Why Christians (me included) Need To Be Made Fun Of

One time I was talking to a friend about a particularly hilarious bit on The Colbert Report, she said that she thought that shows like Colbert and The Daily Show help young Christians laugh at ourselves and avoid some of the pitfalls of Christian hypocrisy. I had never thought about it that way before, but you know, she was right. It keeps us honest.

This is somewhat a generational thing. I know some older Christians who resent and condemn any attempt to poke fun at Christianity. Dismissing any person, TV show, or movie that criticizes Christianity, as Godless. But I think those days are fleeting. I struggle to think of anyone my age who thinks that way towards media, and I think that’s a good thing.

Does some media mock deeply held beliefs that are dear to me and rooted in our love for Jesus? Sometimes, but those are few and far between. Mostly it’s not actual Jesus following Christianity that is being jabbed, but hypocritical and ugly moves by Christians claiming to be motivated by God, or shameless profiting on the name of Jesus.

I found this little “gem” on the blog christiannightmares.tumblr.com I regularly read this blog and while sometimes legitimate Christian beliefs are the featured “nightmare,” it’s usually something terrible like this.

 

Earlier this year I posted a link to this article from theonion.com on my facebook wall. A dear friend of mine and my parents commented saying that she was surprised at me and thought I would be on the same side of this issue as her. I’m not sure what “side” she thought I was on, but this article is as poignant as it is hilarious. As believers we should cringe at the recent trend of politicians pimping the name of Jesus for their political gain, and we should call them out on it, not reward them. Is it within the realm of possibility for God speak to someone and urge them to enter a political race? I hesitate to tell God what he can and can’t do, but if God speaks that to someone, it’s inappropriate for that person to lord it over the electorate or to leverage it to gain votes.

 

Click to watch video on The Daily Show website.

Last week Mike Huckabee was on The Daily Show. John Stewart called Huckabee out on an infamous ad Huckabee made weeks before the election. Stewart pointed out that the ad seemed to insinuate that if you vote for Obama you’ll go to hell. Huckabee vehemently denied that and said that the images of fire were based on scripture in 1 Corinthians 10 (from what I can gather Huckabee meant to 1 Corinthians 3:13), where it says “fire will test the quality of each mans work.” I’ll give Huckabee the benefit of the doubt on his intentions, but I think it takes a large suspension of disbelief to say that Huckabee wasn’t aware that the religous references along with images of fire would conjure up thoughts of hell, especially considering the level of biblical literacy of many beleivers.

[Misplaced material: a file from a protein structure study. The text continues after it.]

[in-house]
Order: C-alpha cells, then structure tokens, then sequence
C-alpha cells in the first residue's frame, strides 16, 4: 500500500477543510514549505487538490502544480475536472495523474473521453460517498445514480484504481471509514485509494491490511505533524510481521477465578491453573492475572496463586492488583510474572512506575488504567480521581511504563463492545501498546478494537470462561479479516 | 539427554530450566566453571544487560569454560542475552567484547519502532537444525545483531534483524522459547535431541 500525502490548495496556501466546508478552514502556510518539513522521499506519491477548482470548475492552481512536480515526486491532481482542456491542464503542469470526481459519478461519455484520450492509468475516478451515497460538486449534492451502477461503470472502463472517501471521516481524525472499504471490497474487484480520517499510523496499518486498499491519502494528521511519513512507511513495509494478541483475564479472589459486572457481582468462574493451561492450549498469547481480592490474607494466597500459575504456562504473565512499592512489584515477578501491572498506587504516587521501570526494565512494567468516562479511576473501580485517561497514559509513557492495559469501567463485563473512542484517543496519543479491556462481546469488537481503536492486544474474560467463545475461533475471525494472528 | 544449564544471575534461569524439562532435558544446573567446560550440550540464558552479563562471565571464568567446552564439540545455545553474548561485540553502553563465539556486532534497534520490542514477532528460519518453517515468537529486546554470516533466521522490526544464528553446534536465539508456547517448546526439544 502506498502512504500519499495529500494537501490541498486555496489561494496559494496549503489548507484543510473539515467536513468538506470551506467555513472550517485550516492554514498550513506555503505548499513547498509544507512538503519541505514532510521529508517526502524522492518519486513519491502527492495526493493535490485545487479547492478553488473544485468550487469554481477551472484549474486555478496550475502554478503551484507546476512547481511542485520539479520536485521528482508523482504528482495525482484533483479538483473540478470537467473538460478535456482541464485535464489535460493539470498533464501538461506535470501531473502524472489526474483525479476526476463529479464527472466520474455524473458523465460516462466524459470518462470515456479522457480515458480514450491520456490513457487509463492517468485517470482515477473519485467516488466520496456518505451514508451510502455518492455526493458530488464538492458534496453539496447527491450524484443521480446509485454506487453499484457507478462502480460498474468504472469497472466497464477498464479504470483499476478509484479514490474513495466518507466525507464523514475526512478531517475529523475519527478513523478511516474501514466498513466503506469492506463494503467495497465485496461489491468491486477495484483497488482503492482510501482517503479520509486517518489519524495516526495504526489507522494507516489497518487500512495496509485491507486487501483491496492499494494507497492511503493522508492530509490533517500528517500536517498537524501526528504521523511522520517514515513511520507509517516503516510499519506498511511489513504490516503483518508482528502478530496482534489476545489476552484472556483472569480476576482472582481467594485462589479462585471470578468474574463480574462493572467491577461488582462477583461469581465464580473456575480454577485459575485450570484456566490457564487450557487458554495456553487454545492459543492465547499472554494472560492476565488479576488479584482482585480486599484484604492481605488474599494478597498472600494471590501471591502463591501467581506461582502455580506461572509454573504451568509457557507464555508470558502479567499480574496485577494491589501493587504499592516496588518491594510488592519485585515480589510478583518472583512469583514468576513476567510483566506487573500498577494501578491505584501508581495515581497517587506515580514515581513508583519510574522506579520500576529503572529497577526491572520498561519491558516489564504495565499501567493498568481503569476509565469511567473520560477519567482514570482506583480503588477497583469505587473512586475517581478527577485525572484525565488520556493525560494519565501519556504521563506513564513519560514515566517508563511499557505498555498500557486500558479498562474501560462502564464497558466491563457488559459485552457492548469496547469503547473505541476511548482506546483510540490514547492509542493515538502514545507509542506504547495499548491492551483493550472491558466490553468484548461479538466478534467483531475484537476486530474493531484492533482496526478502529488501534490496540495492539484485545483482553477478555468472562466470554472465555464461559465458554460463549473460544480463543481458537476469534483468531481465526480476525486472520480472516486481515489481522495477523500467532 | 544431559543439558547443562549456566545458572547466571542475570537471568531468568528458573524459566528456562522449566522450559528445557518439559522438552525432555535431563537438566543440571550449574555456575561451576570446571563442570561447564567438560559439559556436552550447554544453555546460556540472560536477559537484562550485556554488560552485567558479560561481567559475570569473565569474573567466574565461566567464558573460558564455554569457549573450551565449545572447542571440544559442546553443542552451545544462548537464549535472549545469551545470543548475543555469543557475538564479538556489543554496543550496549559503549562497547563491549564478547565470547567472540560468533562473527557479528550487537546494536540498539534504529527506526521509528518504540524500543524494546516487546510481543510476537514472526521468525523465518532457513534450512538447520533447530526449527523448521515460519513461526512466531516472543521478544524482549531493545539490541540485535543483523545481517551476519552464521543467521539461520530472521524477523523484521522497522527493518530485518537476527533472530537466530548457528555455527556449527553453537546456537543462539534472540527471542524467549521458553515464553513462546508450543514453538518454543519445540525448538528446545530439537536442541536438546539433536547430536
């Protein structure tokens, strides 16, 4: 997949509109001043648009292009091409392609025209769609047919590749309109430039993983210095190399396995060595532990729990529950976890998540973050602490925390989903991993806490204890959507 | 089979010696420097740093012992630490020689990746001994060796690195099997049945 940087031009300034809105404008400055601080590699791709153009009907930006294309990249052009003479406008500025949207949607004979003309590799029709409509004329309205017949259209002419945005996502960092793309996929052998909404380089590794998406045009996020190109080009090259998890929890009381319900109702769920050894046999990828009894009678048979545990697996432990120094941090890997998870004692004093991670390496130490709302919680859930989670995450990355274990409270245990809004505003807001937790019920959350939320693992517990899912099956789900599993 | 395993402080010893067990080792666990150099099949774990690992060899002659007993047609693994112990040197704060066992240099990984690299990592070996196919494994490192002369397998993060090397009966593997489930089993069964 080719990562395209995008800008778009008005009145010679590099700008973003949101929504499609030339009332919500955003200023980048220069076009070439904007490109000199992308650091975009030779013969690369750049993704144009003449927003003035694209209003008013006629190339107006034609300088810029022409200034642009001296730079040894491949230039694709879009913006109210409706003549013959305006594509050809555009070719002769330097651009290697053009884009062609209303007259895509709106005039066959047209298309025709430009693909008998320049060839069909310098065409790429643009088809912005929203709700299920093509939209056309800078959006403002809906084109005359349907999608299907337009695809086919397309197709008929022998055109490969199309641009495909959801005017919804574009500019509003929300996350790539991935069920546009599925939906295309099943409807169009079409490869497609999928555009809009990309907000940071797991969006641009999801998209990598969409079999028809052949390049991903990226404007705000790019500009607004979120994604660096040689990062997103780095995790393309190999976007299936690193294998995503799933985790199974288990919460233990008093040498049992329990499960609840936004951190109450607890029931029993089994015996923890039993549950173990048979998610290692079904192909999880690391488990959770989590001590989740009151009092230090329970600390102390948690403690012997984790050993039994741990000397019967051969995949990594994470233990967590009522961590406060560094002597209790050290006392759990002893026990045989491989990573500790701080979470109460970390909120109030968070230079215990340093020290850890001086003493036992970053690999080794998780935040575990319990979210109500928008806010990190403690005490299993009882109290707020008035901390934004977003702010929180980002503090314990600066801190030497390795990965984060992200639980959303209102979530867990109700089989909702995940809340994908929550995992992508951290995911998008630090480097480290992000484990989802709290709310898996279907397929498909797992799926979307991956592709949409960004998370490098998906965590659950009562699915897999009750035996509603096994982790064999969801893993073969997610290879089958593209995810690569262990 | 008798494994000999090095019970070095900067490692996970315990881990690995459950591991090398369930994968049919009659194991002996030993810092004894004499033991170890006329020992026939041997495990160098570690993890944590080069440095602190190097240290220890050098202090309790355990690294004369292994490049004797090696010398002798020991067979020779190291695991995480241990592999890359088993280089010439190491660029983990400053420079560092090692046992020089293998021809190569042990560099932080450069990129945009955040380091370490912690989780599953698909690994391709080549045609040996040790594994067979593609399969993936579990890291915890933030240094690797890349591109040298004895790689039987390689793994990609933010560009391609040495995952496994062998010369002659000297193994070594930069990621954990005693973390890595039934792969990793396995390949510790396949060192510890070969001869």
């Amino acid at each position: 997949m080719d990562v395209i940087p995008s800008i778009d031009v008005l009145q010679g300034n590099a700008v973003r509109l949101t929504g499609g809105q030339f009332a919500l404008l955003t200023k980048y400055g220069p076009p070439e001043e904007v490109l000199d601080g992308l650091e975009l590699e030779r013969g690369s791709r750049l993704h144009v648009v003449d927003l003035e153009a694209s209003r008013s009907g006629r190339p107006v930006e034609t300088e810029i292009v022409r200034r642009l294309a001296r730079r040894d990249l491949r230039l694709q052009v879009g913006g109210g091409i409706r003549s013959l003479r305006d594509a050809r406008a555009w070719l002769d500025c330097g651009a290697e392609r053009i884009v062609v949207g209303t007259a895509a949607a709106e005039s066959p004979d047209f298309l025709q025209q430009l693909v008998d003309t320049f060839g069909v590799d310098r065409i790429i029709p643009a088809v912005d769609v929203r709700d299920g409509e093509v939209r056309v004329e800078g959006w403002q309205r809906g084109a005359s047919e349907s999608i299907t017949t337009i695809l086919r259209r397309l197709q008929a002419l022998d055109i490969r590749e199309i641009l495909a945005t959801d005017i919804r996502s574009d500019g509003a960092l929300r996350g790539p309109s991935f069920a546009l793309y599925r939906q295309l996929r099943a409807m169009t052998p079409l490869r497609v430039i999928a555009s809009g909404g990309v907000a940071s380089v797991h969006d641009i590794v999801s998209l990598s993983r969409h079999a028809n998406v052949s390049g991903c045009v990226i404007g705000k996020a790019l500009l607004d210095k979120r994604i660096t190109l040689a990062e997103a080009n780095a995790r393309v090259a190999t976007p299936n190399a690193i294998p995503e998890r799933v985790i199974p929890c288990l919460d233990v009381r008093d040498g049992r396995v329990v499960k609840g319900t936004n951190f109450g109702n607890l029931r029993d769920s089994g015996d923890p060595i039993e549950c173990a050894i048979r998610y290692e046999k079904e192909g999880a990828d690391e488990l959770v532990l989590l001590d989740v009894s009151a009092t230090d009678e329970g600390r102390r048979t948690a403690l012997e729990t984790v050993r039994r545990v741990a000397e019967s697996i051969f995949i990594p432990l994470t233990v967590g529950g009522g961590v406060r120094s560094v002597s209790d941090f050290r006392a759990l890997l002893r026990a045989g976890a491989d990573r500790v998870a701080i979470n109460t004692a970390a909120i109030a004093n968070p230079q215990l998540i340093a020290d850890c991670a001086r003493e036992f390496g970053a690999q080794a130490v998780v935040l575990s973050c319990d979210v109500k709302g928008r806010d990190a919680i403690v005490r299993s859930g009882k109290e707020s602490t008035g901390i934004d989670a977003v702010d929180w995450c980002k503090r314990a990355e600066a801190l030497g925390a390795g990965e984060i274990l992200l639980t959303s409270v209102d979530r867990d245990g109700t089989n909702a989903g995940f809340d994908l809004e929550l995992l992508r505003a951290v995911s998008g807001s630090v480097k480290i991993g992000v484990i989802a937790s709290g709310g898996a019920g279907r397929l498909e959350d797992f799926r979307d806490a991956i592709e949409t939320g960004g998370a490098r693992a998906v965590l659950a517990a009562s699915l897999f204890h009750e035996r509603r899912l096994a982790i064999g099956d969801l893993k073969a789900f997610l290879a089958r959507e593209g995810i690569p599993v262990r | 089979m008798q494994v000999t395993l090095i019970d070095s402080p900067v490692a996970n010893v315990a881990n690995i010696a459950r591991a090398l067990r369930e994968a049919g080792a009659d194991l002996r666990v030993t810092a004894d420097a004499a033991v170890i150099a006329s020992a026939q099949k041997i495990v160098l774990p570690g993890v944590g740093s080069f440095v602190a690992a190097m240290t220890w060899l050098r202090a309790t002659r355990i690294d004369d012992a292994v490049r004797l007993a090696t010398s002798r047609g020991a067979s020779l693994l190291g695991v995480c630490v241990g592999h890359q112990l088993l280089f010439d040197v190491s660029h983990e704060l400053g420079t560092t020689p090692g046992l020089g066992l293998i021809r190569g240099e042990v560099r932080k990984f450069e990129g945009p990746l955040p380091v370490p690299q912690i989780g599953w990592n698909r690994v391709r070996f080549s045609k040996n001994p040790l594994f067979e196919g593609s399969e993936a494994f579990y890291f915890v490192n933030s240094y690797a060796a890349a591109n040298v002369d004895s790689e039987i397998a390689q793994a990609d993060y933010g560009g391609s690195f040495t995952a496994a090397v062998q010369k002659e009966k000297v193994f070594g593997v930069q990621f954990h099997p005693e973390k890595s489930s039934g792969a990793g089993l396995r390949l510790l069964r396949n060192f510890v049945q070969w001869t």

The best moment in the interview was when Stewart asked Huckabee “what if they vote for someone who they feel is good for poverty, is good for programs for the poor,” Huckabee has the sense enough to say that, that vote matters too, but it only sets Stewart up for the obvious question “Then where’s that commercial?”

To be fair, there are probably some points in which I would agree with Huckabee and not Stewart, but only one of them are claiming to represent Christ, so that’s the one that is the cause for most concern.

 

Should we embrace criticism, or rebuke it? Does it keep us honest? Have you seen a good/bad example of criticism? How about a good/bad response to criticism?

 

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